The hotspot under the Galapagos generates intense volcanic activity. The west islands are the youngest and most active of the Archipelago. Located in the center of Isabela, Alcedo Volcano is remainder of how volatile this Islands are. On the west shore line of Alcedo lays  Urbina Bay. The landmass of the inlet was uplifted in 1954. More than ¾ of a mile of shoreline were created, and many coral reef extensions where exposed to air as the upheaval rose the  seabed.

The brand new land became a perfect nesting terrain of the most beautiful land dragon. The land iguanas of Isabela are the  largest in the Galapagos and in Urbina the colorful population offers a great example of their growing potential. The impressive yellow, orange/brown iguanas roam the low lands looking for flowers, fruits, leafs an shoots of their favorite plants. Also, when the rains arrive is  possible  to see giant tortoises sharing the land with the other primitive looking reptile. Urbina is miniature reminder of a Jurassic time.

Tagus Cove

Named after a British warship which anchored here in 1814, this cove  is located to the west of the island and it is usual to take a panga trip  below the high cliffs. Here there is an opportunity to see penguins as  well as marine iguanas, Sally Lightfoot crabs and sea lions. As with  many sites blue footed boobies are in abundance. After a dry landing one, can climb up the trailto oversee Darwin's Lake.

This is below the slopes of Darwin Volcano and is, surprisingly,  a salt water lake above sea level. It is said that the salt water is drawn  up from below by adsorption through the porous volcanic rock of  which this part of the island is formed. The trail also has a monument to a sailor who was lost at sea and there is a large amount of graffiti carved into the rock sides of the cove. Originally the names of ships that called at the  island it has, in later years, degenerated into painted graffiti which, despite attempts to stop it,  is still occasionally inflicted upon the rocks.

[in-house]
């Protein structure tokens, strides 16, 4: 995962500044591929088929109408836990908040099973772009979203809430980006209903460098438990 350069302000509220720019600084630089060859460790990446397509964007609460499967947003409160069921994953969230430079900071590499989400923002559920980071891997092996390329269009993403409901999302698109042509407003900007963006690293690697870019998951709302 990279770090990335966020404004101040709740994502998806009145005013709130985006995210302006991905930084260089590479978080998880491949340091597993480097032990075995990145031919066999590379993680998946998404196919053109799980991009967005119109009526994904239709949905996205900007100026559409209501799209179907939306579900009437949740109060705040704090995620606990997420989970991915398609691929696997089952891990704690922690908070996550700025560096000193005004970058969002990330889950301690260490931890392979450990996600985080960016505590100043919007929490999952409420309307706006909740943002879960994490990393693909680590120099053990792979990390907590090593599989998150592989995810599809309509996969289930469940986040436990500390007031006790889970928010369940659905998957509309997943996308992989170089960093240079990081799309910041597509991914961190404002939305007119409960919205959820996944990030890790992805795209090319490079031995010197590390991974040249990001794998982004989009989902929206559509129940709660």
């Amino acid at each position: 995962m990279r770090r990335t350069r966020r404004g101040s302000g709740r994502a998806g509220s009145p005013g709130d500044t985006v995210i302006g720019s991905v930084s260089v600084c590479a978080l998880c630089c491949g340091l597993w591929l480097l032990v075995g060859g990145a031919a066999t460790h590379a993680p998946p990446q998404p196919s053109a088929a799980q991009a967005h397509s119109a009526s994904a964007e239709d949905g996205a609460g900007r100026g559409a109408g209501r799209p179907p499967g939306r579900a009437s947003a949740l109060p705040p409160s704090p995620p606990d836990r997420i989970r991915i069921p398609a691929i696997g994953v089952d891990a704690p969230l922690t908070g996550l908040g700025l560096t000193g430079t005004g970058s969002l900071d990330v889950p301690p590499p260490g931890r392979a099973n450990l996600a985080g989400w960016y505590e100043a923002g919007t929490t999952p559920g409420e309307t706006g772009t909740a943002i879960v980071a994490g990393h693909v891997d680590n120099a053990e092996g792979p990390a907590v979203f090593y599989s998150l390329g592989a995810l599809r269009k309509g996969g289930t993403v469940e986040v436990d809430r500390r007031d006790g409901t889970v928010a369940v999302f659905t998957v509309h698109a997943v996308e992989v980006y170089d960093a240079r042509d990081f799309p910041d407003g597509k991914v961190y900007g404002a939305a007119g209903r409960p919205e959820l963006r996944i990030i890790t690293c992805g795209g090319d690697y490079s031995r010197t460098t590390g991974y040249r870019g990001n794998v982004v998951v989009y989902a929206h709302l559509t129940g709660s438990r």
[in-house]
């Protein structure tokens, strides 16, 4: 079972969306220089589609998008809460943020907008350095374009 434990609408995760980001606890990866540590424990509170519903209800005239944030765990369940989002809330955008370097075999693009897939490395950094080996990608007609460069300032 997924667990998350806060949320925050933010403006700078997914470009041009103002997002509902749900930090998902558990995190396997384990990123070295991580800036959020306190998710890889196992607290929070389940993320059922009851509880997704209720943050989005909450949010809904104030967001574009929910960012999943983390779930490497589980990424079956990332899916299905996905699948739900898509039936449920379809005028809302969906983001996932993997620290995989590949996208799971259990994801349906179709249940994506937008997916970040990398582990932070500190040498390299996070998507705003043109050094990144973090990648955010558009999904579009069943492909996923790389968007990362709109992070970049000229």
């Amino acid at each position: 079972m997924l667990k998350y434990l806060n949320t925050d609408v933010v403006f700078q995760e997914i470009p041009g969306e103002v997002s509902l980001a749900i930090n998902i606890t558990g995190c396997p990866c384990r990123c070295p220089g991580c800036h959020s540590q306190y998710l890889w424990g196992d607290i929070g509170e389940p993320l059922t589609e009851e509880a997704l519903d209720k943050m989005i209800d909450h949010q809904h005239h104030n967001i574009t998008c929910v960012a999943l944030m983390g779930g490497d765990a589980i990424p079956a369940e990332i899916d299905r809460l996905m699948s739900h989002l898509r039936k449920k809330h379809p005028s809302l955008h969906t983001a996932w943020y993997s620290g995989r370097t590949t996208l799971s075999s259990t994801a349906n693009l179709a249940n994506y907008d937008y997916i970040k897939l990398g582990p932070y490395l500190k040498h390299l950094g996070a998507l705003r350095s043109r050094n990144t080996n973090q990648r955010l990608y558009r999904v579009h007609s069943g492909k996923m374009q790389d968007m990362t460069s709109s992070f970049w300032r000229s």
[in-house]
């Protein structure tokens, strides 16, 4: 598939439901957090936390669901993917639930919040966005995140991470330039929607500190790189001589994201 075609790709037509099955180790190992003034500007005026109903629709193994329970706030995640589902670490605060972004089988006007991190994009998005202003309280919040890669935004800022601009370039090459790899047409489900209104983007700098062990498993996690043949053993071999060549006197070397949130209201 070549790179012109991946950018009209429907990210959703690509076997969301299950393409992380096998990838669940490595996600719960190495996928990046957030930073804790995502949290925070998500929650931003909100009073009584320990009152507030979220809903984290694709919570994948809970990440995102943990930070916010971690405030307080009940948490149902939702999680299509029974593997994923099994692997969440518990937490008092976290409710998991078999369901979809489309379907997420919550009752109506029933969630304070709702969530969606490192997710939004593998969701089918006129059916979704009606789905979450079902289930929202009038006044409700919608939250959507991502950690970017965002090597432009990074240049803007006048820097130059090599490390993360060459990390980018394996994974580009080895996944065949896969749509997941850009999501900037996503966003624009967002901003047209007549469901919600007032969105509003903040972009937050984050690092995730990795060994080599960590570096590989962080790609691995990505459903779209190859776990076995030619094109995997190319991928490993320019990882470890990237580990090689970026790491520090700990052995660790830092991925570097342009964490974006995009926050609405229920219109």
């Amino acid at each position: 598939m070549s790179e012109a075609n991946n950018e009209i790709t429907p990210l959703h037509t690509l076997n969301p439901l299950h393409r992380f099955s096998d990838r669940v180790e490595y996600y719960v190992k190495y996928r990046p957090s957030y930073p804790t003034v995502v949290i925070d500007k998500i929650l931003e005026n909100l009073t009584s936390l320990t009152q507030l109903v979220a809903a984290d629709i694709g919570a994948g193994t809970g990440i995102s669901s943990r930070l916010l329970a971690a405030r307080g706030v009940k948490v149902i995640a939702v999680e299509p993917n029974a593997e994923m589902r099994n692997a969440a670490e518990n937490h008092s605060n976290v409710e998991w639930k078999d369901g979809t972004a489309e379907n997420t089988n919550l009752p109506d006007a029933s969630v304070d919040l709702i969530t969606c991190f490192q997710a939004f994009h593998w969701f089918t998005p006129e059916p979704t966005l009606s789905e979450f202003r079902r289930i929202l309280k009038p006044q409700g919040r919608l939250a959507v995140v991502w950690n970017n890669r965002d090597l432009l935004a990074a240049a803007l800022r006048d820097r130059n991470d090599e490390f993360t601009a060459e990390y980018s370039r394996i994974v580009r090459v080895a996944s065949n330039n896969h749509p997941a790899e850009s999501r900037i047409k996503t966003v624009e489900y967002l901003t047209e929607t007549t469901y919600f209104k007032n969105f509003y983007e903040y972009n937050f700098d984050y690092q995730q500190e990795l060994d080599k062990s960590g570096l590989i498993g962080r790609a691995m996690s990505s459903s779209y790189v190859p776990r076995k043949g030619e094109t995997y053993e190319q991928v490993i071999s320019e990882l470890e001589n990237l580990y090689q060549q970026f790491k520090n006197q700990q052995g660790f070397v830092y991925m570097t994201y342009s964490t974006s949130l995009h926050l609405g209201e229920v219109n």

Albermale Point

Human history has left its footprint on this small corner of the  Galapagos.  Punta Albemarle, the farthest north point of Isabela, was one important US radar station to prevent any Japanesse  attempt of destroying the Panama Channel. A small and deteriorated  building is the reminder of the boredom and routine that rusted the mind of the juvenile navy officers. The soldiers were in charge of the  three-week shifts where they never saw any action. Nevertheless, the wild life gives the best example of constant struggle for survival, a  fight were only the fittest continue.

The recent lava flows are the  nesting ground of the only flightless cormorant in the world and the basking terrain of the largest marine iguanas of Galapagos. Because  not many boats visit this site the cormorants, that are very shy birds, display as they built their bulky nest we seaweed with total  indifference to human presence. As the morning advances the  iguanas give a show of adaptation as they wonder in to shoreline to feed on green and red algae. With this fantastic setting you can only  be reminded that the only constant of the Islands is change.

Vicente Roca Point

Offers an overwhelming diversity of geological  formations. Located on the southwest end of Ecuador Volcano only a few miles south of latitude 0, the area is an outstanding example on how the Islands were formed and how the forces of change have  transformed the landscape and shaped the wildlife. Vicente Roca is the home of tuff cones and lava dikes and is fertile ground for erosion and the disaster of collapse. We will look at the dramatic structures  from our dinghies, as we also enjoy watching the Galapagos penguins, brown noddies, blue-footed boobies and other marine life.

When the waters are calm enough the snorkel is fascinating. The walls of the tuff cones are full of colorful invertebrates and rich algae blooming give us a great chance of watching numerous sea turtles feeding.

Marshall Point


Only 30,000-100,000 years old Fernandina is the youngest island of the Archipelago. This immature shield volcano is less than an instant in the geological time scale. Not even your wildest imagination can give you a better setting to experience the start of life on an island.  The whole Island is cover with hostile worthless lava.

Espinoza Point